For those that are hungry for cutting edge research.

[Submitted on 7 Jun 2024]

Unified view of scalar and vector dark matter solitons​

Hong-Yi Zhang
The existence of solitons -- stable, long-lived, and localized field configurations -- is a generic prediction for ultralight dark matter. These solitons, known by various names such as boson stars, axion stars, oscillons, and Q-balls depending on the context, are typically treated as distinct entities in the literature. This study aims to provide a unified perspective on these solitonic objects for real or complex, scalar or vector dark matter, considering self-interactions and nonminimal gravitational interactions. We demonstrate that these solitons share universal nonrelativistic properties, such as conserved charges, mass-radius relations, stability and profiles. Without accounting for alternative interactions or relativistic effects, distinguishing between real and complex scalar dark matter is challenging. However, self-interactions differentiate real and complex vector dark matter due to their different dependencies on the macroscopic spin density of dark matter waves. Furthermore, gradient-dependent nonminimal gravitational interactions impose an upper bound on soliton amplitudes, influencing their mass distribution and phenomenology in the present-day universe.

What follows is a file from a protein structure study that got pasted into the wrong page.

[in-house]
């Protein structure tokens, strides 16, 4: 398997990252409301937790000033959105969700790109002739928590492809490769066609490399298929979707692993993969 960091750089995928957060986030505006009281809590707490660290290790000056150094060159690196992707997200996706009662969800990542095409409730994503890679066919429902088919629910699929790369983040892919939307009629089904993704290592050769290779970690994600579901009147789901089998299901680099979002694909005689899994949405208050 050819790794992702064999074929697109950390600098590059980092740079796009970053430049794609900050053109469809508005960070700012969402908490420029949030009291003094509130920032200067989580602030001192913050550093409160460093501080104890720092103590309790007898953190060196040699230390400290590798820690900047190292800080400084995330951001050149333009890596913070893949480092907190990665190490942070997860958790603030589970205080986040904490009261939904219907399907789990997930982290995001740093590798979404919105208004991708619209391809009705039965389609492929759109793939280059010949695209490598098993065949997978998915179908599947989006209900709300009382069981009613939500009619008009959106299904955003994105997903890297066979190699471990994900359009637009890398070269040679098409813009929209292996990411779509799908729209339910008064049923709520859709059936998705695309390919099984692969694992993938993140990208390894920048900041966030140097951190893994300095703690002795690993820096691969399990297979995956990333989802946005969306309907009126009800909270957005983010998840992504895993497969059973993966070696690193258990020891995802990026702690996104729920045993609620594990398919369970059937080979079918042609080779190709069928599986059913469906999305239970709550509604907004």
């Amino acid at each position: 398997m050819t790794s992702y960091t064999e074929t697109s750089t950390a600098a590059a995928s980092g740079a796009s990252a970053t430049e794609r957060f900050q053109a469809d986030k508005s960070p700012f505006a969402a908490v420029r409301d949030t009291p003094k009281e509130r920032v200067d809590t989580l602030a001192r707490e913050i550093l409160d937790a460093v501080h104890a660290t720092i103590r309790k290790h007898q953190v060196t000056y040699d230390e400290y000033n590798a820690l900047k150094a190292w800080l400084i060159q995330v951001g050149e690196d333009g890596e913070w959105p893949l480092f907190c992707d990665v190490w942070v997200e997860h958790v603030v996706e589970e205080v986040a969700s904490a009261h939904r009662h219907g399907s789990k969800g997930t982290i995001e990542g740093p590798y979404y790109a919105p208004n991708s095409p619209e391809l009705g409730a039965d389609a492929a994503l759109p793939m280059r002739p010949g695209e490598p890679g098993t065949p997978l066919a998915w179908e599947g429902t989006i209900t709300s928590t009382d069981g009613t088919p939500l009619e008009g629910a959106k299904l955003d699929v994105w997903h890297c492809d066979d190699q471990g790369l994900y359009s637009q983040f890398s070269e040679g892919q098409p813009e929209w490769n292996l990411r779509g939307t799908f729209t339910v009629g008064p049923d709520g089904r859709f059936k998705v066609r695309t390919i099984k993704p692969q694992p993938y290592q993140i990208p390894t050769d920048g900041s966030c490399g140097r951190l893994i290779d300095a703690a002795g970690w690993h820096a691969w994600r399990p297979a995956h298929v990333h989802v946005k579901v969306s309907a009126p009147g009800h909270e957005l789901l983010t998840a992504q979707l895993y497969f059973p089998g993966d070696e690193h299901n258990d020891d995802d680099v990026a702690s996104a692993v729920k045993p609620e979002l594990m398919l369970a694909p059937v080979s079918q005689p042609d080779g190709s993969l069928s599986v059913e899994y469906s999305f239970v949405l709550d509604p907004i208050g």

It is just amazing at the recent research into Axion matter to explain Dark Matter and Dark Energy.

[Submitted on 13 Jun 2024]

Axion Stars: Mass Functions and Constraints​

Jae Hyeok Chang, Patrick J. Fox, Huangyu Xiao
The QCD axion and axion-like particles, as leading dark matter candidates, can also have interesting implications for dark matter substructures if the Peccei-Quinn symmetry is broken after inflation. In such a scenario, axion perturbations on small scales will lead to the formation of axion miniclusters at matter-radiation equality, and subsequently the formation of axion stars. Such compact objects open new windows for indirect searches for axions. We compute the axion star mass function based on recent axion minicluster studies and Bose star simulations. Applying this mass function, we find post-inflation axion-like particles with masses ma<3.3×10−17 eV are constrained by the lack of dynamical heating of stars in ultrafaint dwarfs. We also find that current microlensing surveys are insensitive to QCD axion stars. While we focus on the gravitational detectability of axion stars, our result can be directly applied to other interesting signatures of axion stars, e.g. their decay to photons, that require as input the abundance, mass, and density distribution of axion stars.